Almost, I’m talking probably 99% of my Relationship Counselling couples, include at least one person who can be classified as a Self-Sacrificer.
It is remarkable how many people in couples counselling turn out to be self-sacrificers!
As part of the therapy process, I offer clients the chance to find out what their Schemas are. A schema is a learned behaviour or emotional response to different situations and stimuli.
And, you guessed it, Self-Sacrifice is defined as a schema.
I wrote an article here about what the Self-Sacrifice schema might be doing to your relationship, but I thought I would share these common beliefs and statements that these well-intentioned people might make or resonate with:
- I am a good person because I think of others first.
- Having needs makes me Selfish.
- I am primarily focused on the needs of others.
- It’s better that I just get in and do it.
- If someone really needs me I will put myself out to help them.
- Sometimes I feel I overwhelmed when I think of all I have to do.
- The more people know me, the more they rely on me.
- I feel guilty saying “no”.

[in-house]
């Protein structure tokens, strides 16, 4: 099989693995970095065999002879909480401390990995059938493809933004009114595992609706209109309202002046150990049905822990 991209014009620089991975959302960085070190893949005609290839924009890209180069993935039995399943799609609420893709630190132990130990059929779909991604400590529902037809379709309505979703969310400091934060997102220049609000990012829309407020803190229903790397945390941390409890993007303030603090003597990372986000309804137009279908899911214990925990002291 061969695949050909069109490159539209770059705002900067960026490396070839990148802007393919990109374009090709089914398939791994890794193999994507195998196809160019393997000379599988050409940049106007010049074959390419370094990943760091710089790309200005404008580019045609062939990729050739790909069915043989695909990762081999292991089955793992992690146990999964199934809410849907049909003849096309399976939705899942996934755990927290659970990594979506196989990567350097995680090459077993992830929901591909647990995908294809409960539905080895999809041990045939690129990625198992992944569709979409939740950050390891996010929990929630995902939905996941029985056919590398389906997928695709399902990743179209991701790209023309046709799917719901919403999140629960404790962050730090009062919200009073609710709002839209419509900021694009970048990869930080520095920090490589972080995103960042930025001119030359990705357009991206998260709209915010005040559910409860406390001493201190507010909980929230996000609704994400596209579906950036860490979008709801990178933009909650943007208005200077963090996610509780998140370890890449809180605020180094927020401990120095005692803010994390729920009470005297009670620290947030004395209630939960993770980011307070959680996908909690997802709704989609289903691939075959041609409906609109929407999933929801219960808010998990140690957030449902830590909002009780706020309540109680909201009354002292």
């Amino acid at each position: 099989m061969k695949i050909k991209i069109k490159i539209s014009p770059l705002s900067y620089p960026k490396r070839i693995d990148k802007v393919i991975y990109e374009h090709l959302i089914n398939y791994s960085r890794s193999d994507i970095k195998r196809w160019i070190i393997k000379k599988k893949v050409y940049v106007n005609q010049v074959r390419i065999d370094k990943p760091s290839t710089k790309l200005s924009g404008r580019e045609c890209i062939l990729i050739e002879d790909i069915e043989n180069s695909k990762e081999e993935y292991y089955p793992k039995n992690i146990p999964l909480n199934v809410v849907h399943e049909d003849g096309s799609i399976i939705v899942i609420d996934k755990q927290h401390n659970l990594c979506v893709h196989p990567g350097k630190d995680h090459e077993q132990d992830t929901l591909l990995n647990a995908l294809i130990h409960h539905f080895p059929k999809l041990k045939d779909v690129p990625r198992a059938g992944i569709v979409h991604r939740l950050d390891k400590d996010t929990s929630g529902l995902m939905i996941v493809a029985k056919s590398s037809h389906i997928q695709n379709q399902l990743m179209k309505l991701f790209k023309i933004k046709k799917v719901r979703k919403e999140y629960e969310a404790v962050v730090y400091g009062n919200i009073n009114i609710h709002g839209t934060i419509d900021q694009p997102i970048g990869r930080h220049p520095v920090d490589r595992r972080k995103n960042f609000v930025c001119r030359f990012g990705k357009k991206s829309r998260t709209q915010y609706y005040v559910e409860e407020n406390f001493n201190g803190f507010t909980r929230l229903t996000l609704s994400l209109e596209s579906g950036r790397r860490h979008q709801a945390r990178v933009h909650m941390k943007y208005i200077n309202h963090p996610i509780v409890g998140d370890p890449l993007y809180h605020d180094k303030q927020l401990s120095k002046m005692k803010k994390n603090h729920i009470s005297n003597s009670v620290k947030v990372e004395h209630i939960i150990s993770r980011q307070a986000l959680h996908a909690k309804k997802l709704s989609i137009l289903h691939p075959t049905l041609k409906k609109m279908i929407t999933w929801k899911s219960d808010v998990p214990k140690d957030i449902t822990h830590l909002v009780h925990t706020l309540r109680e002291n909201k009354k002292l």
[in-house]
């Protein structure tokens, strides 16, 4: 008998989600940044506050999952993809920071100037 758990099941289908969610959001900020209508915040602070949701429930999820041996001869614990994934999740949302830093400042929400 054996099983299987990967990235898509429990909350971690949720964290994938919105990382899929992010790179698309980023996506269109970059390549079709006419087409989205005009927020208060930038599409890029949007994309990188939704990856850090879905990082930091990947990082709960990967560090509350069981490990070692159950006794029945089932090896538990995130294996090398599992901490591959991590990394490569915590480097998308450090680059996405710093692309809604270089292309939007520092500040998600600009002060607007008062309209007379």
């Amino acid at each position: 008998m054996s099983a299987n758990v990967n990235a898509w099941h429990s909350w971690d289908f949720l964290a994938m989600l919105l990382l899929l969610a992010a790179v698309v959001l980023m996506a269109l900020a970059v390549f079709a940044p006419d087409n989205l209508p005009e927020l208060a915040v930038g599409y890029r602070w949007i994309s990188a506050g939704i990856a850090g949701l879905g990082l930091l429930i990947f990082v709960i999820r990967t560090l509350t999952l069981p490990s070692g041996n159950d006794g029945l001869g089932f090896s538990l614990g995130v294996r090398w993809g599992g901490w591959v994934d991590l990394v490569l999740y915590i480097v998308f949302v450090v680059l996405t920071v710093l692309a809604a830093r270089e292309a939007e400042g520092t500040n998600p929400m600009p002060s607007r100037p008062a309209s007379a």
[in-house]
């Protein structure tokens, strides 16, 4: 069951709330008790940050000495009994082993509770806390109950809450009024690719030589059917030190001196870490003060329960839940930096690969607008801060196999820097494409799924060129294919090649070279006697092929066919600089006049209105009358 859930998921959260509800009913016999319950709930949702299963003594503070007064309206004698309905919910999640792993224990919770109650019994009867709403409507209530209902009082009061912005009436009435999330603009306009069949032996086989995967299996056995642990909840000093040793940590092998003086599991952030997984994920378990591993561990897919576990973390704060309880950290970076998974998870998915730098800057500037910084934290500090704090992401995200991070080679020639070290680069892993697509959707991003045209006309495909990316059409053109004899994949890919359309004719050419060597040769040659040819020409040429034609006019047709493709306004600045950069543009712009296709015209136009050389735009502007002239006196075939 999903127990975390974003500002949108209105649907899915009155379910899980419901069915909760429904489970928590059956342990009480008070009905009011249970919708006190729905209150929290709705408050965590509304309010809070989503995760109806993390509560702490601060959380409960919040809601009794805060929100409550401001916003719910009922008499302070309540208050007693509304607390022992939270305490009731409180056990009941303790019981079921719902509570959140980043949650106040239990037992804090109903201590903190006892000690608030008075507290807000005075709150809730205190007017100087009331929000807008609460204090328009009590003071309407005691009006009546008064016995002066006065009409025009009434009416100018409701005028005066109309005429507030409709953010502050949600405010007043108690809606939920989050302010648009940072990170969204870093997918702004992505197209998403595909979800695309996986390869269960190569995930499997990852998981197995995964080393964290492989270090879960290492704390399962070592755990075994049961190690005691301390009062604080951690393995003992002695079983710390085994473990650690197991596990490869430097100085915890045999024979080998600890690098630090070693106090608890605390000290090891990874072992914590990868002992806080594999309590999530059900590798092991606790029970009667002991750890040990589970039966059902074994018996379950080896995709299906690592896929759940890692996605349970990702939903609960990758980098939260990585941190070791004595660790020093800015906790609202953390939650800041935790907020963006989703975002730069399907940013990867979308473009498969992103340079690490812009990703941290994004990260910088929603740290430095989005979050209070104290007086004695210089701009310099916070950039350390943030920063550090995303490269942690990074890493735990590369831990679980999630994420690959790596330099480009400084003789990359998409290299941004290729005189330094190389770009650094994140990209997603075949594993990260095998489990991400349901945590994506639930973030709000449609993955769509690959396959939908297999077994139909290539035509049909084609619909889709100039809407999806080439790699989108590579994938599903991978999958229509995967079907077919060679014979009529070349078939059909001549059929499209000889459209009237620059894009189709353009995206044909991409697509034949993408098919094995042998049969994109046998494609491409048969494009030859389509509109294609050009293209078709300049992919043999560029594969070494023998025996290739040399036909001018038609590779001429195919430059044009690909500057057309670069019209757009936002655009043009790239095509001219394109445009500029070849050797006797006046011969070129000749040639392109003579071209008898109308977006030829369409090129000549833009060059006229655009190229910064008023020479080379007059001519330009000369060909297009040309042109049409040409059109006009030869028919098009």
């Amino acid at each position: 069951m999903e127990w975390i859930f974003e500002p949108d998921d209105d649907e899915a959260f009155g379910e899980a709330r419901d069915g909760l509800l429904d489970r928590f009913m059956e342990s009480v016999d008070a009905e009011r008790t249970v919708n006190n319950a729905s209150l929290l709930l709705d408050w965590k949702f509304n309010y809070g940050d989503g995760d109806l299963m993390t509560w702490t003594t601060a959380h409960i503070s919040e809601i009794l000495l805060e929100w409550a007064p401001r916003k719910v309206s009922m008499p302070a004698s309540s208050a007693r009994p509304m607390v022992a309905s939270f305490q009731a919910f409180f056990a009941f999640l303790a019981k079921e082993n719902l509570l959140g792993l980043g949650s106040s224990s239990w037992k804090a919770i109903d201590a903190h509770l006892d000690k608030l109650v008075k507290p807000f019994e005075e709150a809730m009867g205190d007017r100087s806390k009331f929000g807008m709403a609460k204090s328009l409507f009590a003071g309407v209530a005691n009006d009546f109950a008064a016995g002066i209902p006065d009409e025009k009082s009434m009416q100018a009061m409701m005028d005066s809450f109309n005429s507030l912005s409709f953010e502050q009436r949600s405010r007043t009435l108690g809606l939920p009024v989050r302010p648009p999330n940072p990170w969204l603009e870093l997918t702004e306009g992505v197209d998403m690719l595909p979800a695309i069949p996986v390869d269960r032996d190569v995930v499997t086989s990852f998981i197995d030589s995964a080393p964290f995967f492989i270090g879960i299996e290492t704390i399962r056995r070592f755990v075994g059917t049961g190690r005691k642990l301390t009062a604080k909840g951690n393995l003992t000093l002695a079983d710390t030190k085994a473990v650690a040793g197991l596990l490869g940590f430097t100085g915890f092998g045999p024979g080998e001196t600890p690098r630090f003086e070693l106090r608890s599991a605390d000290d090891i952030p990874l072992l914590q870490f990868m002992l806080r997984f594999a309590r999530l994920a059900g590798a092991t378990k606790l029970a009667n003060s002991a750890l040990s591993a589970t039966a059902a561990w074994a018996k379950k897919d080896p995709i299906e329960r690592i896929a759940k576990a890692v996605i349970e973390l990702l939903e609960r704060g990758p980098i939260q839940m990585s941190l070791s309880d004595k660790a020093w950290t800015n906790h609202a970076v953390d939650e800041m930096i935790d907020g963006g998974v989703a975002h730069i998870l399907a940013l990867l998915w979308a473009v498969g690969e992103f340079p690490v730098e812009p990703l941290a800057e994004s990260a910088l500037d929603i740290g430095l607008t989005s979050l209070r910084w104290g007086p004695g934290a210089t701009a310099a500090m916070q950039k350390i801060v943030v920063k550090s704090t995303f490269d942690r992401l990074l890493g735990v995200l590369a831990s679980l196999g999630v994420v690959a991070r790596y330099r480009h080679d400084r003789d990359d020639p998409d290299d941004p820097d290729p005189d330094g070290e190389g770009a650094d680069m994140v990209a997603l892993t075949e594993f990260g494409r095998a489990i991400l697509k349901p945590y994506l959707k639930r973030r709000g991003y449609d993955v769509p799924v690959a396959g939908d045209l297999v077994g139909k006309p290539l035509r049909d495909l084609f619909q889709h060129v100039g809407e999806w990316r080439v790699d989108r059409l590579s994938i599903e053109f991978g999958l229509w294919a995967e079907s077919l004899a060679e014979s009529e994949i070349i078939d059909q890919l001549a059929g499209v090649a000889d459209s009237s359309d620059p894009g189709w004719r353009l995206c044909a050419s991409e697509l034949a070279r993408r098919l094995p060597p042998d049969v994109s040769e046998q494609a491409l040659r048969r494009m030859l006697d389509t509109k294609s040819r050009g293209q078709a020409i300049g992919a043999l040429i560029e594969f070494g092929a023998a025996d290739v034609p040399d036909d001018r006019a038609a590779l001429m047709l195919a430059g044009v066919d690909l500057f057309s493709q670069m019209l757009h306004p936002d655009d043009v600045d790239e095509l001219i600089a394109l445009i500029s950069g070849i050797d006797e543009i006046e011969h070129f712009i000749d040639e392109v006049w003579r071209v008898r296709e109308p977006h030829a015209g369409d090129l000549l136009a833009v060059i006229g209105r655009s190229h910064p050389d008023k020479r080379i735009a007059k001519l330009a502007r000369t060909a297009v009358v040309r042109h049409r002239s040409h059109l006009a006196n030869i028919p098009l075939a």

- I don’t like talking about myself.
- I often say yes when I would rather say no.
- I get anxious when others try and assist me.
- In bed, it is more important to please or satisfy the other person.
- I am at least partially responsible for the way the other person acted.
- I suspect I’m being taken advantage of but don’t want to address it.
Does that sound like you?
Why is this trait/schema so potentially troublesome for us? Well, generally the emotional needs of the Self-Sacrificer are more often than not, not being satisfactorily met by family/friends/partner.
This can lead to resentment, frustration, and maladaptive behaviours.
Also, if you’re working yourself into the ground to make sure everyone else is OK, you’re potentially stressed and exhausted (there are links between this Schema and Chronic Fatigue Syndrome).
Self-Sacrifice Schema can be a sign of low self-esteem, low self-worth, or low confidence.
It can come from living in a situation of having too much responsibility before your time (like having to look after your younger siblings or even your parent’s physical or emotional needs as a child).
Remember, the difference between the self-sacrifice schema and just being compassionate is healthy boundaries and that is certainly something we might be able to work on in therapy.